Dr. Mortvedt died on September 15, 1991 at age 88. He was survived by his only child, Patricia Arnesen, six grandchildren, and seven great-grandchildren. His wife preceded him in death.

Content and structure elements

Scope and content

Papers of Robert A.L. Mortvedt, President at Pacific Lutheran University, 1962-1969. This collection contains correspondence, speeches, and clippings from Mortvedt’s time at several different universities including the University of Kansas City, Bethany College, and Pacific Lutheran University.

Contents are arranged by subject, and whenever possible, the original order has been preserved. Within the files, materials are ordered chronologically. This collection is arranged into thirteen series, outlined below. Much of the collection pertains to Dr. Mortvedt’s years as president of PLU, but there are also materials regarding his undergraduate and graduate work, his years at the University of Kansas City, his presidency at Bethany College, his work with the Board of Education of the Lutheran Church, and his activities after retiring from PLU. There are also materials concerning his father, A.O. Mortvedt, and other relatives. This collection also includes numerous documents concerning the Higher Education Fund Committee and the Independent Colleges of Washington Association. Also included (in Series 11-13) are artifacts, oversized documents, and taped interviews in PLU’s Oral Histories collections regarding Dr. Mortvedt’s time as University President.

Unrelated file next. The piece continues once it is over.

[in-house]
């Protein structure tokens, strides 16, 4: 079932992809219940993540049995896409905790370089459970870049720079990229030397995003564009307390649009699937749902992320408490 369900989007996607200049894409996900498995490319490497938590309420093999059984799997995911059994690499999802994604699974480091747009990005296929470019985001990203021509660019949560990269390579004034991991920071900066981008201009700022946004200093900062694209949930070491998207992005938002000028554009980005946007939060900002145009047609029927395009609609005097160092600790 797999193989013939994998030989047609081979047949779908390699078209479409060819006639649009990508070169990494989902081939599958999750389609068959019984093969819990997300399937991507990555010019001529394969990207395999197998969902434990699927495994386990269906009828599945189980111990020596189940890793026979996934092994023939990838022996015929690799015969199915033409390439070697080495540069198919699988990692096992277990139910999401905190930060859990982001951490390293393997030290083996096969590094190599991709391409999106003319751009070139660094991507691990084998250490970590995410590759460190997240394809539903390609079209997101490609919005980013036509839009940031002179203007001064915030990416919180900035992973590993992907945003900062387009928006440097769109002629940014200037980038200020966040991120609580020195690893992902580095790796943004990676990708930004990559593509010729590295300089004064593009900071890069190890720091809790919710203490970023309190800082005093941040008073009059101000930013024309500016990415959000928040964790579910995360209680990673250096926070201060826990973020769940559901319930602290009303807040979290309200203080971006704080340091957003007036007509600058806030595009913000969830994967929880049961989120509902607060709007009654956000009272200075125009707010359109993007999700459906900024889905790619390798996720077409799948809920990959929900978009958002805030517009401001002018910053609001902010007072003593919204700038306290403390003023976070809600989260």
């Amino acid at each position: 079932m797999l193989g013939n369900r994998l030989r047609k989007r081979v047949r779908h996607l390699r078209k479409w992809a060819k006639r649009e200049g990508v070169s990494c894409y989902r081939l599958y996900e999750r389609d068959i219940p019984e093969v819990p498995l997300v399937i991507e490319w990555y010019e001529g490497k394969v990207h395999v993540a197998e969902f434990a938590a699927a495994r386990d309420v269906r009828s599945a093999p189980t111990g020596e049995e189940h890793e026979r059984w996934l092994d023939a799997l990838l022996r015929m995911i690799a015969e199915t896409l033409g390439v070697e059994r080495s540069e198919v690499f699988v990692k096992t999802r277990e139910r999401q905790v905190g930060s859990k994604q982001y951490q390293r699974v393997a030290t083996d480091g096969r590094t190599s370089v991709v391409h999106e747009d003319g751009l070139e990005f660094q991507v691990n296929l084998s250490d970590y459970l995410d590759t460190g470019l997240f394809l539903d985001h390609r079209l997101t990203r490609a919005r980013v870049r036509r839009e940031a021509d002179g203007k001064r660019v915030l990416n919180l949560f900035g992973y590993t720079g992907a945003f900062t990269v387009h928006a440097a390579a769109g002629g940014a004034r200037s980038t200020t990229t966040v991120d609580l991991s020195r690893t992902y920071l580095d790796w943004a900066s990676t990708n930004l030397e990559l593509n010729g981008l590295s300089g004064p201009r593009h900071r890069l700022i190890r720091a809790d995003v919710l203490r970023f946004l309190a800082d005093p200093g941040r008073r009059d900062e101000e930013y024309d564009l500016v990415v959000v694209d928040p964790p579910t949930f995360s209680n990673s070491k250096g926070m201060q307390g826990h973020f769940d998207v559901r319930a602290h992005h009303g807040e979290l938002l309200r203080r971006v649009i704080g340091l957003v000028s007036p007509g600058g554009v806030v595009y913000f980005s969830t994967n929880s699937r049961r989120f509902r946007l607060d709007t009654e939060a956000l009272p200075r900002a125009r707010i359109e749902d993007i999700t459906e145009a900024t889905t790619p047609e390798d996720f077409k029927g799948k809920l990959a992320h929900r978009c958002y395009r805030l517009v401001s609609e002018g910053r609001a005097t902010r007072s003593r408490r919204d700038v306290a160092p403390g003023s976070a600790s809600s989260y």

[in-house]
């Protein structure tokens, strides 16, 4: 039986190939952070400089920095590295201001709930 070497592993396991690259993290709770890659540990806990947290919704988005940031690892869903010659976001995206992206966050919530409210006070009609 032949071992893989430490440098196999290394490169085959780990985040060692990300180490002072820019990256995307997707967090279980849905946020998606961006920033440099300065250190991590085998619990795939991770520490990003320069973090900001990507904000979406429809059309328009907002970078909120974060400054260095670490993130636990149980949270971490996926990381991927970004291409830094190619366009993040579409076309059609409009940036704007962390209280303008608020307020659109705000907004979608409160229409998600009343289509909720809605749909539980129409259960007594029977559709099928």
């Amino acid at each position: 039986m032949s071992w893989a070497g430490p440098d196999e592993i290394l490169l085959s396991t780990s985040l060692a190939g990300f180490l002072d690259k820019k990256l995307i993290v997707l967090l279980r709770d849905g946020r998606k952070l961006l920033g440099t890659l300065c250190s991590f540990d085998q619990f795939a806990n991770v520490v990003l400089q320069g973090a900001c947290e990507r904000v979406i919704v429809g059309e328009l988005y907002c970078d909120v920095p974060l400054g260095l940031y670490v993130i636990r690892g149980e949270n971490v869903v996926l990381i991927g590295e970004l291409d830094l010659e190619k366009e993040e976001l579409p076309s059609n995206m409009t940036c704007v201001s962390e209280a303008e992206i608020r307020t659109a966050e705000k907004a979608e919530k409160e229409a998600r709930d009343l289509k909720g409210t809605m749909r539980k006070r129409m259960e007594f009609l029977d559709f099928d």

System of arrangement

Conditions of access and use elements

Conditions governing access

Physical access

Technical access

Conditions governing reproduction

Languages of the material

Scripts of the material

Language and script notes

Finding aids

Acquisition and appraisal elements

Custodial history

Immediate source of acquisition

Appraisal, destruction and scheduling information

Accruals

Related materials elements

Existence and location of originals

Existence and location of copies

Related archival materials

Related descriptions

Notes element

Specialized notes

Alternative identifier(s)

Description control element

Rules or conventions

Sources used

Access points

Subject access points

Place access points

Name access points

Genre access points

Accession area

Related subjects

Related people and organizations

Related genres

Related places